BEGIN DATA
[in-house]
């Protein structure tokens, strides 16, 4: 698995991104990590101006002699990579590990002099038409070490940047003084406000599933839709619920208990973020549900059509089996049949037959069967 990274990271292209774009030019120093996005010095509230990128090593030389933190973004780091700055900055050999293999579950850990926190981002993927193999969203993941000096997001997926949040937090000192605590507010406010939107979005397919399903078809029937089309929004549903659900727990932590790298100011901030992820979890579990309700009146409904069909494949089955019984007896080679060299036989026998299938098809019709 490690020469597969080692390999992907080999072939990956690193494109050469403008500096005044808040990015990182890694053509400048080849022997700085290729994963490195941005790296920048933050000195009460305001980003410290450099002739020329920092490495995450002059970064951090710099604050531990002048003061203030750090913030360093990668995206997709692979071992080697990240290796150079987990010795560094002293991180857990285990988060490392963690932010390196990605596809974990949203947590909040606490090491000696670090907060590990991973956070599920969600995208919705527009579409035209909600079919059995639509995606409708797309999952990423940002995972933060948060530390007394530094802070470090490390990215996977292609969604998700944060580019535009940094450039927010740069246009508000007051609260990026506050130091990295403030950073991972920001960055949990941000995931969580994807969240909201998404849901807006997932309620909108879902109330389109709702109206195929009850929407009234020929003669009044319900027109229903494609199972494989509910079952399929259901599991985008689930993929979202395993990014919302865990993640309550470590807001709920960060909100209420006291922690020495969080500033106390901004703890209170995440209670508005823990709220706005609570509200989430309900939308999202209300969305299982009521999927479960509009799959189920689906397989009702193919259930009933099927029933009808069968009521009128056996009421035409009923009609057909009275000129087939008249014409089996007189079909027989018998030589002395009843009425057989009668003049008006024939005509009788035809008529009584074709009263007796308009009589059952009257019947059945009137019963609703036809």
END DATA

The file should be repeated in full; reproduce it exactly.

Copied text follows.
[in-house]
């Protein structure tokens, strides 16, 4: 698995991104990590101006002699990579590990002099038409070490940047003084406000599933839709619920208990973020549900059509089996049949037959069967 990274990271292209774009030019120093996005010095509230990128090593030389933190973004780091700055900055050999293999579950850990926190981002993927193999969203993941000096997001997926949040937090000192605590507010406010939107979005397919399903078809029937089309929004549903659900727990932590790298100011901030992820979890579990309700009146409904069909494949089955019984007896080679060299036989026998299938098809019709 490690020469597969080692390999992907080999072939990956690193494109050469403008500096005044808040990015990182890694053509400048080849022997700085290729994963490195941005790296920048933050000195009460305001980003410290450099002739020329920092490495995450002059970064951090710099604050531990002048003061203030750090913030360093990668995206997709692979071992080697990240290796150079987990010795560094002293991180857990285990988060490392963690932010390196990605596809974990949203947590909040606490090491000696670090907060590990991973956070599920969600995208919705527009579409035209909600079919059995639509995606409708797309999952990423940002995972933060948060530390007394530094802070470090490390990215996977292609969604998700944060580019535009940094450039927010740069246009508000007051609260990026506050130091990295403030950073991972920001960055949990941000995931969580994807969240909201998404849901807006997932309620909108879902109330389109709702109206195929009850929407009234020929003669009044319900027109229903494609199972494989509910079952399929259901599991985008689930993929979202395993990014919302865990993640309550470590807001709920960060909100209420006291922690020495969080500033106390901004703890209170995440209670508005823990709220706005609570509200989430309900939308999202209300969305299982009521999927479960509009799959189920689906397989009702193919259930009933099927029933009808069968009521009128056996009421035409009923009609057909009275000129087939008249014409089996007189079909027989018998030589002395009843009425057989009668003049008006024939005509009788035809008529009584074709009263007796308009009589059952009257019947059945009137019963609703036809």